Airstream and Can-Am Airstream in Ontario have designed bike racks to avoid this separation issue by supporting the top of the rack from downward rotation with two attachment arms fastened to the shell, as well as bike tire support rails at the bottom.

We use the Airstream model and like it a lot, I think if you have a rear shell access hatch the Can-Am design is better because you can release the top supports and rotate the rack down for better access. Either one is very convenient and easy to use for the bikes, and the rear location keeps the bugs off.

Maybe you could follow their design lead. Note that Airstream limits the weight on the rack to 75 lbs, I wouldn't attempt heavier or more than two bikes back there.
For our 2013 30' International, I fabricated a receiver and bolted it to the skid tail frame ends.
Bought a Sari 2 Bike Rack which is an outstanding product. Cost $ 400.00 works and looks a lot better than the Clothes Drying rack sold by Airstream.
The entire set up including our 2 bikes weighs 129 lbs. Running with it for two seasons now all over the country and happy to report that the trailer is still in one piece.
PS
If these Airstreams are that flimsy that a couple of hundred pounds will make them come apart I better not be standing on the bumper since I weigh 200. And furthermore I wouldn't want to own one.
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Old 05-22-2016, 08:29 AM   #8
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Thank you for the responses! I hadn't come across the issue of frame separation before in my reading! The main reason I wanted the receiver mount rack, besides the cost of the Airstream model, was to avoid attaching it to the back wall of the trailer. Just one more spot to keep watch for water leakage. Plus I'm nervous about how strong those racks are. A "proper" bike rack that mounts via the receiver is significantly stronger. Not sure about the laws in the US but in Canada if a bike or whole rack ever comes off while in motion and causes an accident we are pretty much F'd! I'm mainly thinking two kids bikes would go there while the others will go on the tow vehicle roof. Guess I'll have to reconsider bumper mount.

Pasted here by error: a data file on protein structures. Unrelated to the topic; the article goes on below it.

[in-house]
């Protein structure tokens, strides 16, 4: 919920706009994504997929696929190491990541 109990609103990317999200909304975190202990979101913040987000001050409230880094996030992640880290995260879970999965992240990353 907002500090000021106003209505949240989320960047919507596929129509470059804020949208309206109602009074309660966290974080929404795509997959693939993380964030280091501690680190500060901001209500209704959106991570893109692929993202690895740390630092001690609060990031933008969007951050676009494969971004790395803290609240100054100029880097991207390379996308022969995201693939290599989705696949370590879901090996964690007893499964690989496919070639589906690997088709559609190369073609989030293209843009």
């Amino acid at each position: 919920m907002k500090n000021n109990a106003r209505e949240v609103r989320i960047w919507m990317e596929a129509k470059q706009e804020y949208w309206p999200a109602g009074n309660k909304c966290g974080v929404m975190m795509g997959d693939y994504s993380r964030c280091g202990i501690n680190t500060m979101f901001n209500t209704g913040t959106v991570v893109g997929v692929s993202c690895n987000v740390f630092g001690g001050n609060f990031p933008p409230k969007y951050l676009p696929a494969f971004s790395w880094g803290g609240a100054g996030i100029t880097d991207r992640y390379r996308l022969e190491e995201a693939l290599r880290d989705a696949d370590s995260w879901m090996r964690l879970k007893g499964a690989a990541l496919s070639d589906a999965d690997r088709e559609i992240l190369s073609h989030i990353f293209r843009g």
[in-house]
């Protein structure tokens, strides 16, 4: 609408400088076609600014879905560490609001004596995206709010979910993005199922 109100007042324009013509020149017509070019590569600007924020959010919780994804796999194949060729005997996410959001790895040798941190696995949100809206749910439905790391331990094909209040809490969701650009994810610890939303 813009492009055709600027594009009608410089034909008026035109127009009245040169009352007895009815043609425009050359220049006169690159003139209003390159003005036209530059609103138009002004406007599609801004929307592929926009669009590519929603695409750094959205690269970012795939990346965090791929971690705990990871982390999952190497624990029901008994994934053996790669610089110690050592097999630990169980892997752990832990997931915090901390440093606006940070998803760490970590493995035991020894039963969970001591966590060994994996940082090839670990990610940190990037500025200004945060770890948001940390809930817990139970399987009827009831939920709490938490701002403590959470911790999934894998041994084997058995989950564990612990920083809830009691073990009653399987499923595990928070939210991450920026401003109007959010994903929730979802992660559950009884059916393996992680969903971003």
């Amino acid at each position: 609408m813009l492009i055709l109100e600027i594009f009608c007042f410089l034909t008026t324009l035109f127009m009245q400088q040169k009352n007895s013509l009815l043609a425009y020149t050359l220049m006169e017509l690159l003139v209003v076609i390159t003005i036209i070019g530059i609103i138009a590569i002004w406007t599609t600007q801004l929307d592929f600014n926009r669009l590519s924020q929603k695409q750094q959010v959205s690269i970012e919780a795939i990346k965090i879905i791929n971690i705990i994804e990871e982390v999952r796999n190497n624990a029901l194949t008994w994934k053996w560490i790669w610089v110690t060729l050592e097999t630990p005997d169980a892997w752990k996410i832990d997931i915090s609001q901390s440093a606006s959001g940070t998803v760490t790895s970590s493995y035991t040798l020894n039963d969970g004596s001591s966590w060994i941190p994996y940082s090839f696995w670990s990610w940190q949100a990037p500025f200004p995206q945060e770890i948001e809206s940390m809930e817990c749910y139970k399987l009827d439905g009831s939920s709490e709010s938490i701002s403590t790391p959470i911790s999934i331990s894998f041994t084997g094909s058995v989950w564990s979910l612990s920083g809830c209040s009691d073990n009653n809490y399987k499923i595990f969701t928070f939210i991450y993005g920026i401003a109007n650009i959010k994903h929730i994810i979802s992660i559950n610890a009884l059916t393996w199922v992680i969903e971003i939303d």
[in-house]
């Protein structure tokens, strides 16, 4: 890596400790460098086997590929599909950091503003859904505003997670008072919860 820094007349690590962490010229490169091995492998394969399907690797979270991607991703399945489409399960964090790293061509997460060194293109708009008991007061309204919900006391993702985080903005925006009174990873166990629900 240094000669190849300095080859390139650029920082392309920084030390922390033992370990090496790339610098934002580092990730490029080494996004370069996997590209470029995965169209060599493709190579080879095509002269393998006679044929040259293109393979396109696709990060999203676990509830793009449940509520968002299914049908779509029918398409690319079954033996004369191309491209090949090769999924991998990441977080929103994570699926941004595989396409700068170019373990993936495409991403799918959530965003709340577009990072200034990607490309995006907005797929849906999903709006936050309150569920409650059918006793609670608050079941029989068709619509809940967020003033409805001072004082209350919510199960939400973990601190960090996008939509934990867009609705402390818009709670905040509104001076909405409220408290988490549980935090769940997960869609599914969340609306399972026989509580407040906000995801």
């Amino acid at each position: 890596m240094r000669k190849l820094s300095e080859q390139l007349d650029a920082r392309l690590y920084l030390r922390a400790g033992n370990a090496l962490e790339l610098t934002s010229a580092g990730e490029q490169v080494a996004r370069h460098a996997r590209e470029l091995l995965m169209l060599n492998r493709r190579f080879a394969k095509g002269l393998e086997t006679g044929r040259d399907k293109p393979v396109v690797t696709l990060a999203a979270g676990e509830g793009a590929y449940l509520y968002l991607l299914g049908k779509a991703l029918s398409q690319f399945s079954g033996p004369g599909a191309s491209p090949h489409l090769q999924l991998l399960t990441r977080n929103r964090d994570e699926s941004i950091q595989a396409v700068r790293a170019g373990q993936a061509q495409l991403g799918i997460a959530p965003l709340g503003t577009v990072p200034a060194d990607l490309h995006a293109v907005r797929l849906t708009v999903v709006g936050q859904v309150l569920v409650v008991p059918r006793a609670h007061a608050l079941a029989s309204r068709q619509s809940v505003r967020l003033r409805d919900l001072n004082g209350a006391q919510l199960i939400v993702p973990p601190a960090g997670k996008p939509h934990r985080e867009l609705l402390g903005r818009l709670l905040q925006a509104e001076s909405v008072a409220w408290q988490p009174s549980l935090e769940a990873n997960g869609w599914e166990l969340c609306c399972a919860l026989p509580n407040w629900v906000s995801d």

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Old 05-22-2016, 08:33 AM   #9
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Another issue with these rear mount racks is that technically they are illegal as they obscure the license plate. We are pretty much up to the mercy or discretion of highway patrol or MTO whether they wantbto bother siting us for it or not. My cop friend has said in the past that so long as there is no other reason for authorities to pull you over most would overlook that.
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Old 05-23-2016, 04:40 PM   #10
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It is not the 200 lbs on the bumper....it is the amount that the 200 lbs increases too with the up and down motion that our fine highways offer. Imagine your weight when you jump up and down on anything....mile after mile
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Old 09-19-2016, 04:01 PM   #11
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problem with this rack is they are not made any more from what i find..
now everything is hitch mounted or trunk mounted..

this looks like the deal for sure but 11 yrs old is the issue.

Quote:
Originally Posted by HowieE View Post
This works great. The rake itself was from K Mart. I made the receivers and wooden block at the bottom. The secret is the straps at the top and the clips in the window sill. The bumper can take the weight but not the rotational moment. That is stopped by the straps.